But is presenting the concertos in this undiluted way the best format in which to hear and appreciate their individual character and nuances? Zacharias is clearly aware of the pitfalls. "If you put the young Mozart's concertos together, then it would be dangerous as there's so little stylistic and instrumental difference.

"These programmes are designed to avoid that, though the Edinburgh Festival's style, when it does such cycles, is always to present works chronologically. I refused. But my cycle is actually very chronological. I start with the first and end with the last. I stick to the early concertos as starters in each programme and each concert ends with the last seven in sequence. Only the middle works are rearranged, because I wanted to create the appropriate dramatic context and to put the right tonalities together.

"Every programme is devised so that you can hear Mozart's development as a composer and the different resources he was discovering," he continues. "From the early concertos - for the old orchestra he knew from Haydn and his time at Mannheim with just two horns and two oboes - we move through the middle-period concertos - dating almost entirely from 1784, his first year in Vienna, where the winds become evident - and end with the famous late ones. It's impossible to go back to an early concerto once you have crossed a certain boundary and penetrated a new depth of meaning. It would be an injustice to the young pieces, which are wonderful in themselves.'"

If Zacharias had made an exception it would have been to close the series with the relatively early K271 in E flat ("Jeune homme") which, he declares, "stands up to any great concerto". But here it's tucked neatly away along with K450 and the famous K491, inextricably and - for those of us who've never even seen Bo Wideberg's 1967 film Elvira Madigan - inexplicably linked with a circus tightrope walker who eloped with a soldier in 19th-century Sweden.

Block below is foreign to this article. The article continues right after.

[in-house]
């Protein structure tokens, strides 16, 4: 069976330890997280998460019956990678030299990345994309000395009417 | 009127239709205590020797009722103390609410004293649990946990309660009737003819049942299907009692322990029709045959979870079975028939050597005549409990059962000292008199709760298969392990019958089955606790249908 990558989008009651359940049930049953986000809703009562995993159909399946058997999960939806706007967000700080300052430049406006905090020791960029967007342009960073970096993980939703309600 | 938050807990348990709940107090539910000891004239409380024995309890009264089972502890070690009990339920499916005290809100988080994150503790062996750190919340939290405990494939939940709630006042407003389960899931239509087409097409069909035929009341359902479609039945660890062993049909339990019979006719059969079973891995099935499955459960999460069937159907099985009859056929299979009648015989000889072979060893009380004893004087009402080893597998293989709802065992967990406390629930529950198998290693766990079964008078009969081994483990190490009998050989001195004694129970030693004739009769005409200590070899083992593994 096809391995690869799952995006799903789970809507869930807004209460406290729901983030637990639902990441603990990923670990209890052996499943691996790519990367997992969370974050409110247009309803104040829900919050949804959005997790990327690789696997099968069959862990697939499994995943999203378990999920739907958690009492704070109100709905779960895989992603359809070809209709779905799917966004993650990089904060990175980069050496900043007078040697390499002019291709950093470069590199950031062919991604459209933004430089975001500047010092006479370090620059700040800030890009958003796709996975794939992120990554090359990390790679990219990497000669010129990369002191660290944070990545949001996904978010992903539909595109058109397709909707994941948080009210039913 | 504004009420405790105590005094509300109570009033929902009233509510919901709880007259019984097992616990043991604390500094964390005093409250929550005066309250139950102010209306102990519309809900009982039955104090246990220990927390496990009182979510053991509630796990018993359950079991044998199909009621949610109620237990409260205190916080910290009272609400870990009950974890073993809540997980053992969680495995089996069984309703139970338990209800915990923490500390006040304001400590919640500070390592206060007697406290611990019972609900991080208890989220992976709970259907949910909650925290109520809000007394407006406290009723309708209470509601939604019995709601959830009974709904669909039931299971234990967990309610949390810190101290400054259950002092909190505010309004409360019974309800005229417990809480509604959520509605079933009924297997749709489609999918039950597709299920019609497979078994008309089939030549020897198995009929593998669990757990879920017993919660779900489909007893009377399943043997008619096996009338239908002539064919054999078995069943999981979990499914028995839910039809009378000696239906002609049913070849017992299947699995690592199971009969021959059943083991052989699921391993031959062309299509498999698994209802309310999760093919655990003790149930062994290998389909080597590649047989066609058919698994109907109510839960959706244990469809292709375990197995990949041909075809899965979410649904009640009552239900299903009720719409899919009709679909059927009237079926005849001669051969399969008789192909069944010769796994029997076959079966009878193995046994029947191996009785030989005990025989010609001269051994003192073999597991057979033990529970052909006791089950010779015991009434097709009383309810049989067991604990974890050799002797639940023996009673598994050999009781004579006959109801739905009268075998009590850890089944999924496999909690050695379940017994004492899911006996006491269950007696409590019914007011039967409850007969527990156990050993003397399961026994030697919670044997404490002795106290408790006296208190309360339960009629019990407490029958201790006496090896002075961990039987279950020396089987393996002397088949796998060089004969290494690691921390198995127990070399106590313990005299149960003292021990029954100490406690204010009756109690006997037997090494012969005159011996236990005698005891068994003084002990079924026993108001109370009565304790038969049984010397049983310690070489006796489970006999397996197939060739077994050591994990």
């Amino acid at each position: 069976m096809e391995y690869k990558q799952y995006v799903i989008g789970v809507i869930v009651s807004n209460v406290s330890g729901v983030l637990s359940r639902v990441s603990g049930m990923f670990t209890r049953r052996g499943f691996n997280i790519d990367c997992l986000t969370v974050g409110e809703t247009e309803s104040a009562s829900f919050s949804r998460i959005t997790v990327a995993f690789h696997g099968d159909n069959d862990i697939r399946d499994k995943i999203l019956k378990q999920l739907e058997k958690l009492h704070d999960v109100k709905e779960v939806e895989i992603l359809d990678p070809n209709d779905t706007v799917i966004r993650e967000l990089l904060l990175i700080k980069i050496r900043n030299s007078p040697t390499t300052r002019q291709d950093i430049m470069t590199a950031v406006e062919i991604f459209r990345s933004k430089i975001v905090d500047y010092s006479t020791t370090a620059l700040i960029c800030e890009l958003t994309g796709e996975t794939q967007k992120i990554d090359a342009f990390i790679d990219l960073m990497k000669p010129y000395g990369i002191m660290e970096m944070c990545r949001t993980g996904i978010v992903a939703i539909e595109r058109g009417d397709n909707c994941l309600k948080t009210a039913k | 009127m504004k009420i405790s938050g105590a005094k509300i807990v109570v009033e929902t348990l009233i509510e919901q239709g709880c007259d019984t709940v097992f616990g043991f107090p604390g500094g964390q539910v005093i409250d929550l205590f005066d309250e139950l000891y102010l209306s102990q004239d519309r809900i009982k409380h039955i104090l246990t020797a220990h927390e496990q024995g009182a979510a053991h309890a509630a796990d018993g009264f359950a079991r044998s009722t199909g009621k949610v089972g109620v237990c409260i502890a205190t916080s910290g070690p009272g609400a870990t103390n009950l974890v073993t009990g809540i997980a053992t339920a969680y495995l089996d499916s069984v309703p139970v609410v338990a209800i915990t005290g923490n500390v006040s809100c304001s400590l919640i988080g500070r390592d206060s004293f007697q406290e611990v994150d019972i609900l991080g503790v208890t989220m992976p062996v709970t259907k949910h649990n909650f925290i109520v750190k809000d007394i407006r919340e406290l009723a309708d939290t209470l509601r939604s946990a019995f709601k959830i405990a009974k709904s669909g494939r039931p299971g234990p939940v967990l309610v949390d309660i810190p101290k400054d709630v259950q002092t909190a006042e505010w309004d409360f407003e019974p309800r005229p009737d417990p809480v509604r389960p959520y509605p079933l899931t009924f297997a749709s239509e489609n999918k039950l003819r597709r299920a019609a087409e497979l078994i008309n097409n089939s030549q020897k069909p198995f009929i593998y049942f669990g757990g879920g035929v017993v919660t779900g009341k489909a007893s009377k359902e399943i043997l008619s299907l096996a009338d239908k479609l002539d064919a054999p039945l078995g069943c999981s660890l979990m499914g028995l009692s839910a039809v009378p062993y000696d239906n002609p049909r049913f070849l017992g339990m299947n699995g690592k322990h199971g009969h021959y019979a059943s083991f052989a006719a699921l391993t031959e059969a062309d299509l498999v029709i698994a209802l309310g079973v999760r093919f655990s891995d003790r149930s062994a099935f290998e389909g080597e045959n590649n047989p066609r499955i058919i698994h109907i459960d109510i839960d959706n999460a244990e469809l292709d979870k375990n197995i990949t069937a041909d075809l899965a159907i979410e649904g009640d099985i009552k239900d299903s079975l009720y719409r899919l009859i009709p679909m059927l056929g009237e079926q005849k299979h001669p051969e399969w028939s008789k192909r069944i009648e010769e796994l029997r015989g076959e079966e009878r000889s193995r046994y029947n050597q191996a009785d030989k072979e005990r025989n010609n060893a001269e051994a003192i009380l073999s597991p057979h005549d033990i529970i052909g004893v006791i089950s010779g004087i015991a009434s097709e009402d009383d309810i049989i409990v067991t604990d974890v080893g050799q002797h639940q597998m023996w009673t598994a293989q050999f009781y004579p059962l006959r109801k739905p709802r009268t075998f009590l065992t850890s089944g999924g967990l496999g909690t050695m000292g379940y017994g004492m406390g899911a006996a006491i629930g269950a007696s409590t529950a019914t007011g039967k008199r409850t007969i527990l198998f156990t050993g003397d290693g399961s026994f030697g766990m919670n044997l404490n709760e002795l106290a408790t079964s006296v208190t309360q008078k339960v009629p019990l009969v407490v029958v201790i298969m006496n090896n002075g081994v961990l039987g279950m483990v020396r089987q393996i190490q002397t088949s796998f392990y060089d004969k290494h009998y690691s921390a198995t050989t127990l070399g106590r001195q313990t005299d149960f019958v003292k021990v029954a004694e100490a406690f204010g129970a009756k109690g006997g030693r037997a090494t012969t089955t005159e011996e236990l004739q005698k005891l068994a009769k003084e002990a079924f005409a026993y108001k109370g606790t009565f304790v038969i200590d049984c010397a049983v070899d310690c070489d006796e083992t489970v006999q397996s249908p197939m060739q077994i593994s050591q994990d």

The numbers game is pretty straightforward, really. Zacharias's cycle opens with Mozart's first original piano concerto, K175, the narrower range of the solo instrument suggesting that the composer may have envisaged it played on organ. It's followed by K453 in G - the one whose finale theme was apparently memorised by Mozart's pet starling - and the opening programme ends with K467 in C major. As with several of the substantial concertos for which Mozart's own cadenzas haven't survived, Zacharias uses his own.

The most technically demanding of the whole series is likely to be K450 in B flat. It's the first concerto to begin with solo wind and it marks the introduction of a flute into the orchestra, "but not until the last movement," adds Zacharias, "as if a door has suddenly opened, revealing a flautist waiting in the wings." That and K449 in E flat suggest Mozart's success in the theatre ( Die Entführung aus dem Serail was composed a year or two earlier), and signalled a much more dramatic presentation and working out of ideas in his instrumental writing.